The Seal Major - David Braid
At the launch of the Seal engine in 1947 Westbury noted that "It is my intention to produce designs for engines of both 15cc and 30cc, and equipped with either side or overhead valves". In 1950, with input from Westbury, the Seal Major was designed and released by David Braid.
This engine has proven to be equally as popular as the Seal. The essential differences for the Major are based solely in its capacity. Bore x stroke = Ø7/8" x 13/16" giving 32cc or 1.95cu.in. With this simple change however, every single casting becomes larger than the Seal. Larger diameter pistons and liners dictate a longer, wider block, head and sump. Additional length in these components dictates a longer manifold…and so on.
Underneath it all however, this is the same elegant 4-cylinder side-valve engine as the Seal. So, why would you choose the Seal Major? A couple of reasons:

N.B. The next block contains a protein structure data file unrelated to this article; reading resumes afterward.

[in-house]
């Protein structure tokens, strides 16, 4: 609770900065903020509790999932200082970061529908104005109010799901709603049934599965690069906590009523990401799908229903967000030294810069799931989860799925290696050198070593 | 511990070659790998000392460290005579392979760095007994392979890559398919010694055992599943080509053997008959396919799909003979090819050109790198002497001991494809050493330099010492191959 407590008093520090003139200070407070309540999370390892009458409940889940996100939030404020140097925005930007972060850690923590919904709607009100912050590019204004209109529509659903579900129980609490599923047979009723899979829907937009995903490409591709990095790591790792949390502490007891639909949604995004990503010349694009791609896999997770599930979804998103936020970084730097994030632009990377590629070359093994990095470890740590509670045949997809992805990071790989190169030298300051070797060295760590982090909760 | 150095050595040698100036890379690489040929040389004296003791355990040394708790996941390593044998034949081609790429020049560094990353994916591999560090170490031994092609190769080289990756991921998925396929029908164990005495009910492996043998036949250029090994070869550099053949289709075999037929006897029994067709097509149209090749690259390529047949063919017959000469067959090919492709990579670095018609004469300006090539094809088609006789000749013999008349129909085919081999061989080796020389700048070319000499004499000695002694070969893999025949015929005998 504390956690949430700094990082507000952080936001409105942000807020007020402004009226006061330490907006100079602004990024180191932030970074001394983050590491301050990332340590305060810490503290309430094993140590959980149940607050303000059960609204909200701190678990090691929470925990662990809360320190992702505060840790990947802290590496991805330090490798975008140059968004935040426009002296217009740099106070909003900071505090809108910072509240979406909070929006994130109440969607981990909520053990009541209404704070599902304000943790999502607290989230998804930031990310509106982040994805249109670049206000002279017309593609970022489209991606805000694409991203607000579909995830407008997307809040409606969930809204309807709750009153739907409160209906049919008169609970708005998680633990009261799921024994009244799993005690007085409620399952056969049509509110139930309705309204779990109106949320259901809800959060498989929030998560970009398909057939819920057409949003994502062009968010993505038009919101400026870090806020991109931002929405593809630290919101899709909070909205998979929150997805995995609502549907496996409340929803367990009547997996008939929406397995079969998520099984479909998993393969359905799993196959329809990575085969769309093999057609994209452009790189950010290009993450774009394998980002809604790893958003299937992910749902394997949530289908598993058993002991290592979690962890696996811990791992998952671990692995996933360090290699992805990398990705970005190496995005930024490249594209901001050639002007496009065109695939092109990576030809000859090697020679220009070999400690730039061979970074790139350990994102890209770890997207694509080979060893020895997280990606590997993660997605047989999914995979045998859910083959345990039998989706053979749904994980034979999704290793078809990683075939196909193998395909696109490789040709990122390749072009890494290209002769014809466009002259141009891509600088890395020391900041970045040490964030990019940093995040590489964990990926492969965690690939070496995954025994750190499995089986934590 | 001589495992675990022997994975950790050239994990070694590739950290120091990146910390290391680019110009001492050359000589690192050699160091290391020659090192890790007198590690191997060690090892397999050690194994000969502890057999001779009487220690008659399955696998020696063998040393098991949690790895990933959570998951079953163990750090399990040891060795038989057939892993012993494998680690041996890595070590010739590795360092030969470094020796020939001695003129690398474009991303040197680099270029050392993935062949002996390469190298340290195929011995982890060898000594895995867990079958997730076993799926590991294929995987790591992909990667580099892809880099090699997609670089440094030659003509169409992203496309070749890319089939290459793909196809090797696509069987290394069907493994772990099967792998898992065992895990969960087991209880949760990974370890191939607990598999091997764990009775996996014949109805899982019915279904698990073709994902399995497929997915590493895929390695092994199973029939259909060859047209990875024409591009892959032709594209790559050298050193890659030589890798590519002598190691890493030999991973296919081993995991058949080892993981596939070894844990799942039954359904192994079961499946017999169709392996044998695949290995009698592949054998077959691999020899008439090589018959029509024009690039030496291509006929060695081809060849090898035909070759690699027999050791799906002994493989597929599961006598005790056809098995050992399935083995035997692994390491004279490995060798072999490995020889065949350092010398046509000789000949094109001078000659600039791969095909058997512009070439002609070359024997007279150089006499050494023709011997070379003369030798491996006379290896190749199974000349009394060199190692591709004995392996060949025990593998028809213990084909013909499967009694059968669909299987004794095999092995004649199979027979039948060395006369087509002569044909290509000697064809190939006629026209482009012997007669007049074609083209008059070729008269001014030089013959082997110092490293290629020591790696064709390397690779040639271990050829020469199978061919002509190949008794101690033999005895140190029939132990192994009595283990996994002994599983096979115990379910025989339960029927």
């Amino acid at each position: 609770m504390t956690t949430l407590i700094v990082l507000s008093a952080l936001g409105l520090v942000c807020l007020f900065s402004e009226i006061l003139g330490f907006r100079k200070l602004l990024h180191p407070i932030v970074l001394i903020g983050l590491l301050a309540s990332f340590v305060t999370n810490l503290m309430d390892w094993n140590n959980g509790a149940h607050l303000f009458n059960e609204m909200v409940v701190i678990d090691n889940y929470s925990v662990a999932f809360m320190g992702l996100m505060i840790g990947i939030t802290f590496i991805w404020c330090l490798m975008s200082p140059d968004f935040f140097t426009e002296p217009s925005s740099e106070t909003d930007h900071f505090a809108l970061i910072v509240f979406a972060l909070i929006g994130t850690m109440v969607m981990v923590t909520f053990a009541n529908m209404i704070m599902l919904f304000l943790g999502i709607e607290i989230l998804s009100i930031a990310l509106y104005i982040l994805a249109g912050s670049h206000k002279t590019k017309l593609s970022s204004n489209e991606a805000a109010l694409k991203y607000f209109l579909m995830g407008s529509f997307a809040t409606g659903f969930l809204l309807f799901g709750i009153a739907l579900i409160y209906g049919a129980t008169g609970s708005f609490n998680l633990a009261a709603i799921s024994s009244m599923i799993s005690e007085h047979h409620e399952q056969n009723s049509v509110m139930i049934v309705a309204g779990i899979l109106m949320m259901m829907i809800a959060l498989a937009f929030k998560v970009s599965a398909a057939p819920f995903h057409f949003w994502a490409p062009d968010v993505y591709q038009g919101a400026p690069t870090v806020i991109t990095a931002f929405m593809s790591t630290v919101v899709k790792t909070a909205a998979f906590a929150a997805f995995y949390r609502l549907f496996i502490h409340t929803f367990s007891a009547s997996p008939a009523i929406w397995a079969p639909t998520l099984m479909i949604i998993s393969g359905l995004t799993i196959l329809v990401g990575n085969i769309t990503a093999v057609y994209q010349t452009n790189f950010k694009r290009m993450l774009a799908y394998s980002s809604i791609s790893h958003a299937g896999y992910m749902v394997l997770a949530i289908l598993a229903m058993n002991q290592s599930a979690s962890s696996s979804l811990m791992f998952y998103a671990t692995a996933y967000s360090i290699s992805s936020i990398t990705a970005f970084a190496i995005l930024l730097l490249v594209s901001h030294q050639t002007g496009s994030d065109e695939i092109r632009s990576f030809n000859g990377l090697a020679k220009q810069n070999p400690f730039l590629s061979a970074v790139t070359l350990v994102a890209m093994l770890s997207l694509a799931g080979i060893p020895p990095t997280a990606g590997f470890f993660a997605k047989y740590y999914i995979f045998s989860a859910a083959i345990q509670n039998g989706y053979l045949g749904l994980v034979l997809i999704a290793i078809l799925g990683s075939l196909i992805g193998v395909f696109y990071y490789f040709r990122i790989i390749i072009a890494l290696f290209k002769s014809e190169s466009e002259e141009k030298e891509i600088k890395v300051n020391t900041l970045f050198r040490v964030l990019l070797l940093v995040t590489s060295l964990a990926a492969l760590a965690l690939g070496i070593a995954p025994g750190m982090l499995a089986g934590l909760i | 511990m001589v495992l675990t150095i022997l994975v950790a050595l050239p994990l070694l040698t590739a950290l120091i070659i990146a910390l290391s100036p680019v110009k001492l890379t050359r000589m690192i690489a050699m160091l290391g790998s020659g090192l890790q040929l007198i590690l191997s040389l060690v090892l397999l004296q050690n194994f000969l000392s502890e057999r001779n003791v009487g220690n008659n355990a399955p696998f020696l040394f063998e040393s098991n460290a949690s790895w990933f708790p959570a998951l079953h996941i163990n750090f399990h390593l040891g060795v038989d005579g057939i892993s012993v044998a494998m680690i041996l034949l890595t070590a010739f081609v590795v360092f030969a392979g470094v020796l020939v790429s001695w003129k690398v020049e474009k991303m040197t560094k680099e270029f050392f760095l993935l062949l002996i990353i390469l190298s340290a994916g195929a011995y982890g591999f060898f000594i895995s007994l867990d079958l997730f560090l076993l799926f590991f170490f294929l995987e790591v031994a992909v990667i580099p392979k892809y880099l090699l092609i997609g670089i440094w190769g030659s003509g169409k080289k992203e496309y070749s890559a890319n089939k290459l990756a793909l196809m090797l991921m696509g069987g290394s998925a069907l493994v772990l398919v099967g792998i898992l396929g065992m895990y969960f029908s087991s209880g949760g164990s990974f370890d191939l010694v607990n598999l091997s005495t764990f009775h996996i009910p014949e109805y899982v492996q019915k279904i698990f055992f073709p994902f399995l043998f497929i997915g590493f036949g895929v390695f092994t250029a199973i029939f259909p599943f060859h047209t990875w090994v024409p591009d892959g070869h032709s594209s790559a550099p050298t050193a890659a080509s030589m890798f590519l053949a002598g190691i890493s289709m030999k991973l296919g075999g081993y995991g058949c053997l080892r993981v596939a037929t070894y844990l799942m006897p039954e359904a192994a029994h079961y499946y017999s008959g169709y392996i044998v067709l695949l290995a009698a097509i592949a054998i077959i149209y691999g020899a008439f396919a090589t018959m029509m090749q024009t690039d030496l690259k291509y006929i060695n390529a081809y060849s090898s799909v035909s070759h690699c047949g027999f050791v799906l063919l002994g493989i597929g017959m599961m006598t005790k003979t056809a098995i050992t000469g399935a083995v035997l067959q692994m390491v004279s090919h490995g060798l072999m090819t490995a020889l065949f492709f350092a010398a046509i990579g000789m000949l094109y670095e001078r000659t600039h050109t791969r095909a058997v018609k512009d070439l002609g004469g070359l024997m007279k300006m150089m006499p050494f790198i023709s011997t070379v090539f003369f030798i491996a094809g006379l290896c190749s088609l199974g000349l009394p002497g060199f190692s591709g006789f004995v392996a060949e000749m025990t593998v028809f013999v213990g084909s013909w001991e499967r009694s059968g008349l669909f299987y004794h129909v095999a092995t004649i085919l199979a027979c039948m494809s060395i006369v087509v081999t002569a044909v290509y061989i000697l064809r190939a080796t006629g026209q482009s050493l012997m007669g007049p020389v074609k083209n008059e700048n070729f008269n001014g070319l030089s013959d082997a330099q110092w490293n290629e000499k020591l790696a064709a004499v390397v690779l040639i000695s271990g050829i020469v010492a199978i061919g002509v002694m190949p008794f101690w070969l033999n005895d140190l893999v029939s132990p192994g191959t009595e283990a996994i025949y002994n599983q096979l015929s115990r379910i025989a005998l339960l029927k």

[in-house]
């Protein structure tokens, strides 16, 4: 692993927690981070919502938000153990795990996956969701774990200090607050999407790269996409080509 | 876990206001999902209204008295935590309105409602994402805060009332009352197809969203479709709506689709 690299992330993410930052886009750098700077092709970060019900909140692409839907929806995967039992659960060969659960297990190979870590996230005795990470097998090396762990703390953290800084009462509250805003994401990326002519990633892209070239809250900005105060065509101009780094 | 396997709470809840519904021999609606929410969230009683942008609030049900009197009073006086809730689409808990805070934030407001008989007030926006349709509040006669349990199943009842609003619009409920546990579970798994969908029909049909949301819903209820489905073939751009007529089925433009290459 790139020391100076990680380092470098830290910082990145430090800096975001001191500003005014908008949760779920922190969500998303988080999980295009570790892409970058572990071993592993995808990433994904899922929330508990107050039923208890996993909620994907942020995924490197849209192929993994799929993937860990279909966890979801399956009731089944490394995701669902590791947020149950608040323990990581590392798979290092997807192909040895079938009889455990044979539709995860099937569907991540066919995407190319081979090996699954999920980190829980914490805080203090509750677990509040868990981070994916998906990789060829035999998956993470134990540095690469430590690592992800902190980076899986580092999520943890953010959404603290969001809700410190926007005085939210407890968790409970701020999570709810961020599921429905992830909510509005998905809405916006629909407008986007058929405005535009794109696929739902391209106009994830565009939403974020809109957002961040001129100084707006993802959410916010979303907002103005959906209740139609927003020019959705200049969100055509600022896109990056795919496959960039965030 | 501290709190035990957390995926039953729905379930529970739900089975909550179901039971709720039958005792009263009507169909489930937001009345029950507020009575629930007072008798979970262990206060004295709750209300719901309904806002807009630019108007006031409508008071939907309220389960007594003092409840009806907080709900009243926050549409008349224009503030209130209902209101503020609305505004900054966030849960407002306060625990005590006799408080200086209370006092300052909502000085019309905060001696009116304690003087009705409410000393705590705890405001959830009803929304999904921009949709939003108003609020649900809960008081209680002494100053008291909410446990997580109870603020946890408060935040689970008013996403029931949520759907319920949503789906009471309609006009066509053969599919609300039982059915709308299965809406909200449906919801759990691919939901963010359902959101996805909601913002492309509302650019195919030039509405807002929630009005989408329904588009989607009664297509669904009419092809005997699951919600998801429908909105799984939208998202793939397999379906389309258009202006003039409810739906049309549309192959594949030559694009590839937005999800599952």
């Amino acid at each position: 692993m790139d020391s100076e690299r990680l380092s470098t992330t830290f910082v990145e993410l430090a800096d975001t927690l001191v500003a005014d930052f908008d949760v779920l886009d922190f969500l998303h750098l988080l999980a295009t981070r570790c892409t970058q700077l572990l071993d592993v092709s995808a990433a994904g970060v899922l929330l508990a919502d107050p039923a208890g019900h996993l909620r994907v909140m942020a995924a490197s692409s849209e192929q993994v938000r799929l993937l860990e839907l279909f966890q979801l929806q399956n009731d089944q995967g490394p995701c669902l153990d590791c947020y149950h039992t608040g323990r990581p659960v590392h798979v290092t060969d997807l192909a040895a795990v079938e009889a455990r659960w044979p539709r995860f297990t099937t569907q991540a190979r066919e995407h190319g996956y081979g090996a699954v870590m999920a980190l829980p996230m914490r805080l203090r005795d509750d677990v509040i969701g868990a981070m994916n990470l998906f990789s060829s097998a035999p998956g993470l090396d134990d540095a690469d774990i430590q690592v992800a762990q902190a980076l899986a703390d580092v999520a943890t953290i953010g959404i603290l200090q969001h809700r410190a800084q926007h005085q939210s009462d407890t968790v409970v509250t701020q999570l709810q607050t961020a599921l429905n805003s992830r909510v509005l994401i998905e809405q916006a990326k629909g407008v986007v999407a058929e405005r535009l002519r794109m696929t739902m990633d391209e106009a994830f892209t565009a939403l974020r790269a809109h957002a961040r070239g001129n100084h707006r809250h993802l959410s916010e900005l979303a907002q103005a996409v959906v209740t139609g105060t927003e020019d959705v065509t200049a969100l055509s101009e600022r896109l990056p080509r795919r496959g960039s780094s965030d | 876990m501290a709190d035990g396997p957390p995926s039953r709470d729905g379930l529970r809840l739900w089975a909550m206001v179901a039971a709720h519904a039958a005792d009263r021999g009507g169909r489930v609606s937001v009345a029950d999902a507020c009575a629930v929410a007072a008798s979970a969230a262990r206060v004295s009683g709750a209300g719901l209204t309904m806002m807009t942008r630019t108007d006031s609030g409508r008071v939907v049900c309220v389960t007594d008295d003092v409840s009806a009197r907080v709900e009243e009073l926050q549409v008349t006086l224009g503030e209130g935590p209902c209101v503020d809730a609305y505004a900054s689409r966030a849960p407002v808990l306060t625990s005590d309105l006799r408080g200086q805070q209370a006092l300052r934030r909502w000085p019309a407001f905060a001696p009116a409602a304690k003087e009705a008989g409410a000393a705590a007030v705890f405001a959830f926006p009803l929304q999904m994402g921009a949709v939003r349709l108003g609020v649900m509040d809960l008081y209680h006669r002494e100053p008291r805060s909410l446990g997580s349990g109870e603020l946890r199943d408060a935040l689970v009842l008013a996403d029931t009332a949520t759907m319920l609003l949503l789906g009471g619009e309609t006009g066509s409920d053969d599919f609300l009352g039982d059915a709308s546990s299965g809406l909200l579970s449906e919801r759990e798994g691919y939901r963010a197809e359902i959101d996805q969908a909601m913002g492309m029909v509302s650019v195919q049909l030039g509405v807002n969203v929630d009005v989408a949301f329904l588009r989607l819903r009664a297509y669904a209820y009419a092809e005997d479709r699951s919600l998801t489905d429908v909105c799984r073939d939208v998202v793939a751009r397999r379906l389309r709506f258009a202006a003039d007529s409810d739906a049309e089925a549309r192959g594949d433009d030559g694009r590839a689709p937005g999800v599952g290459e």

In August 1959, British author and aeronautical engineer Nevil Shute wrote to a close friend:
"At the moment, however, the Seal Major engine is engaging my attention, and that will keep me busy for a quite a time although now that the book is finished I shall be taking a month or two of holiday and shall get on with it a bit quicker. So far, cylinder liners, pistons and gudgeon pins, and valve guides are finished, together with the timing spur wheels, and I am now starting work upon the crankshaft to be followed by the camshaft. I think the best plan on a job like this is to get all the bits and pieces made and then to tackle the final erection in one go when everything is to hand; otherwise one might tend to get in a bit of a muddle and one might find that parts already faced up and assembled might require some small alteration."
The Seal Major in Action